Bacon Prices Rise as Virus Kills Newborn Pigs


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Bacon prices are rising as a virus sweeps though the Unites States, killing baby pigs. The Associated Press reported that the Porcine Epidemic Diarrhea Virus, which has never been seen in the United States, has already killed millions of pigs in twenty seven states. The price of bacon has risen nearly thirteen percent over the past year. Farmers are desperately attempting to take measures to curtail the epidemic, ranging from basic hygiene to euthanasia of livestock.

The first case of the virus was reported in May of last year. The cold winter this year did not help matters, as scientist reported the virus thrives in cold weather. Pork is at its highest price its ever. In February the average price of sliced bacon was $5.46, compared to $4.83 in 2013, and $3.62 in 2009. CEO of Tyson Foods Donnie Smith told CNBC that "you should expect to see very high prices for your ground beef, your other meat cuts, all the pork cuts will be higher this year."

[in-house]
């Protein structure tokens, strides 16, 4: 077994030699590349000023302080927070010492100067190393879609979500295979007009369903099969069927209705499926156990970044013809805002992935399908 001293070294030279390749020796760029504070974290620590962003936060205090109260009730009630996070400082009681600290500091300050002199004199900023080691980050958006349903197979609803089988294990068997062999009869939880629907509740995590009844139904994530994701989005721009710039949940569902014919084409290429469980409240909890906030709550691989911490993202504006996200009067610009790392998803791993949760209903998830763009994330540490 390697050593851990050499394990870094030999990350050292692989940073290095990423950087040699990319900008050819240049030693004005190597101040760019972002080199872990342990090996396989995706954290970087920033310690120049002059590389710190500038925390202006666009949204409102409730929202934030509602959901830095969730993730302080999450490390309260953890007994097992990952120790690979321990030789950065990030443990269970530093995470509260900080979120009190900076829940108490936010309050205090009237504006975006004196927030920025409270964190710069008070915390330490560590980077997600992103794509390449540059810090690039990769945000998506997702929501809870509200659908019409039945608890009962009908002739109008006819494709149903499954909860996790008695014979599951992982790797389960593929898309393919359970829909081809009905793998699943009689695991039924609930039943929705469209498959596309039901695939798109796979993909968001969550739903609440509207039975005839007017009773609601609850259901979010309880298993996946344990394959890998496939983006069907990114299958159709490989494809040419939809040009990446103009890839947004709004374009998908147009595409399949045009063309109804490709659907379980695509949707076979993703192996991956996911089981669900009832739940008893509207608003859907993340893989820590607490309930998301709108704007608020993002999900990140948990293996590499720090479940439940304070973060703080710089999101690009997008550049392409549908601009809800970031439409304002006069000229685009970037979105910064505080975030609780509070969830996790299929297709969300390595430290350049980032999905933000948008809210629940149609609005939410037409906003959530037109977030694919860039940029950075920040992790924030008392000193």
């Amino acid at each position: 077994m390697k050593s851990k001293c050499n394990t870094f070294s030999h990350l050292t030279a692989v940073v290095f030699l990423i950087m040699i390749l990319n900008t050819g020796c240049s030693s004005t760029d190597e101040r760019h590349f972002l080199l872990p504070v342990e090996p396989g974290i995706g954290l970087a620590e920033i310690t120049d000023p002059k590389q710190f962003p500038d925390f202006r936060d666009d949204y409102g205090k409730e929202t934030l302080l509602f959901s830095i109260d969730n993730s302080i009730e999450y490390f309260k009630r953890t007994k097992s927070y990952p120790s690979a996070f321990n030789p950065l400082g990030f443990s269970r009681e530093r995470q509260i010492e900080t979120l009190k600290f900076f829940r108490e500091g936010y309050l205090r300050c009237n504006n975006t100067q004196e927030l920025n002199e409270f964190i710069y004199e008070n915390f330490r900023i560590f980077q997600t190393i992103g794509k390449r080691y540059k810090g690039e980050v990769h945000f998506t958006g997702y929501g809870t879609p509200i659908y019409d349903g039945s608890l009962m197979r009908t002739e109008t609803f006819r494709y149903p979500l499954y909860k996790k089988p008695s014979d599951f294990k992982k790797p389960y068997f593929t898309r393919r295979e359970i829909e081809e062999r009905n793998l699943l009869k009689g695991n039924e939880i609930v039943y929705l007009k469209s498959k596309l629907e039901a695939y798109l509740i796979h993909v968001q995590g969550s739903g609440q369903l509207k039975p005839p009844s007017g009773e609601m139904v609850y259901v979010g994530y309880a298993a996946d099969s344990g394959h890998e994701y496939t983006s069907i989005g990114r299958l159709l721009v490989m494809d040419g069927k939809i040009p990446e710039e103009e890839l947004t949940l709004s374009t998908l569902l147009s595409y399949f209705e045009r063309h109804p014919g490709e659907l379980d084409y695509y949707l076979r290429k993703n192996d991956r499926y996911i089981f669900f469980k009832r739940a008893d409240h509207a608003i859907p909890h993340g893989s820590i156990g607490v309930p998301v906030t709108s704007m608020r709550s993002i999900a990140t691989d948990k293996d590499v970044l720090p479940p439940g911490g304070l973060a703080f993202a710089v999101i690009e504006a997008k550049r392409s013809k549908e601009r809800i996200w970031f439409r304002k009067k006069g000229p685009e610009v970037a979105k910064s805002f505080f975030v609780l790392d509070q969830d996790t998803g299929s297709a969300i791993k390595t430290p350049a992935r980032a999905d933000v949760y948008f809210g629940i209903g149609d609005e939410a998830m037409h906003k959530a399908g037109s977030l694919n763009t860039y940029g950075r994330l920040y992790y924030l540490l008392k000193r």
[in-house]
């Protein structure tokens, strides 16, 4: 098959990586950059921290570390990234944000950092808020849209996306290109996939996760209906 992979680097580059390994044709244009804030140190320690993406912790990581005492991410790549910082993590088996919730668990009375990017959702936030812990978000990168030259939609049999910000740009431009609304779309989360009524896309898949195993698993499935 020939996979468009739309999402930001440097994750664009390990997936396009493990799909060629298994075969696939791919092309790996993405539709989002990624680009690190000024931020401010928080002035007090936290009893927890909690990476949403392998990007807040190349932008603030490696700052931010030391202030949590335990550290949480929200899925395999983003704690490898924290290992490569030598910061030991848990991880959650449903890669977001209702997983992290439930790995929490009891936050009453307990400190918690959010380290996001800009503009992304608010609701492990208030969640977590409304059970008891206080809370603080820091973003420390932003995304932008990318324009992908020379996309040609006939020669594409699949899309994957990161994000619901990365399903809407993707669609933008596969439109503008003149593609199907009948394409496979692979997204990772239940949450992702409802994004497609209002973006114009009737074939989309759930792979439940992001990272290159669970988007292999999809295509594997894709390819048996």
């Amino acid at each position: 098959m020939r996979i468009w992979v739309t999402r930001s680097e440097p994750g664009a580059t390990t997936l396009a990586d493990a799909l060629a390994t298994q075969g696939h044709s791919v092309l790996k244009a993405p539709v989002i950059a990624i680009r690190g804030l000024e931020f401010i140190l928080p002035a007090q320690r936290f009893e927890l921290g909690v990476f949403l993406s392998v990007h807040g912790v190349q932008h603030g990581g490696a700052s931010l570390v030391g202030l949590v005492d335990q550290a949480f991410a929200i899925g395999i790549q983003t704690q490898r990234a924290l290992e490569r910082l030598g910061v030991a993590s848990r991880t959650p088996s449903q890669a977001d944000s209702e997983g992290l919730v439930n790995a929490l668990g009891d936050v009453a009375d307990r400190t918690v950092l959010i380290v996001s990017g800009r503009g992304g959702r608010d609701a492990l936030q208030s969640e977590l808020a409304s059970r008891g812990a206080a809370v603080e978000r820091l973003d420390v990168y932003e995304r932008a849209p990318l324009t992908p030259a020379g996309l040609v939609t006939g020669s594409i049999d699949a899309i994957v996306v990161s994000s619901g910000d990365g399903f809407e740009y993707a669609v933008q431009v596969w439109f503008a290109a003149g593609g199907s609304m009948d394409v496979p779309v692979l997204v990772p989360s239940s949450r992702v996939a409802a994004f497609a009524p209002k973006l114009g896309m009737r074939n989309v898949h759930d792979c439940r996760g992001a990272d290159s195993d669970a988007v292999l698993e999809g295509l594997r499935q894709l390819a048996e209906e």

The National Pork Board released a statement stating that the virus is not a risk to humans or other animals. The statement seemed to emphasize the fact that the virus had been known since 1971 when it was first spotted in England. They maintained that in addition to their team of veterinarians, the USDA and the American Association of Swine Veterinarians were actively monitoring the progress of the outbreak.

Bacon is not the only breakfast item which is rising in price. The American Farm Bureau released a report stating prices for eggs, bread, milk, and cereal all rose last year.

"We're all used to: 'We've got plenty of food, it's cheap. We'll eat what we want to,'" Economist Steve Meyer told the Associated Press. "We Americans are very spoiled by that, but this is one of those times that we're going to find out that when one of these things hits, it costs us a lot of money."

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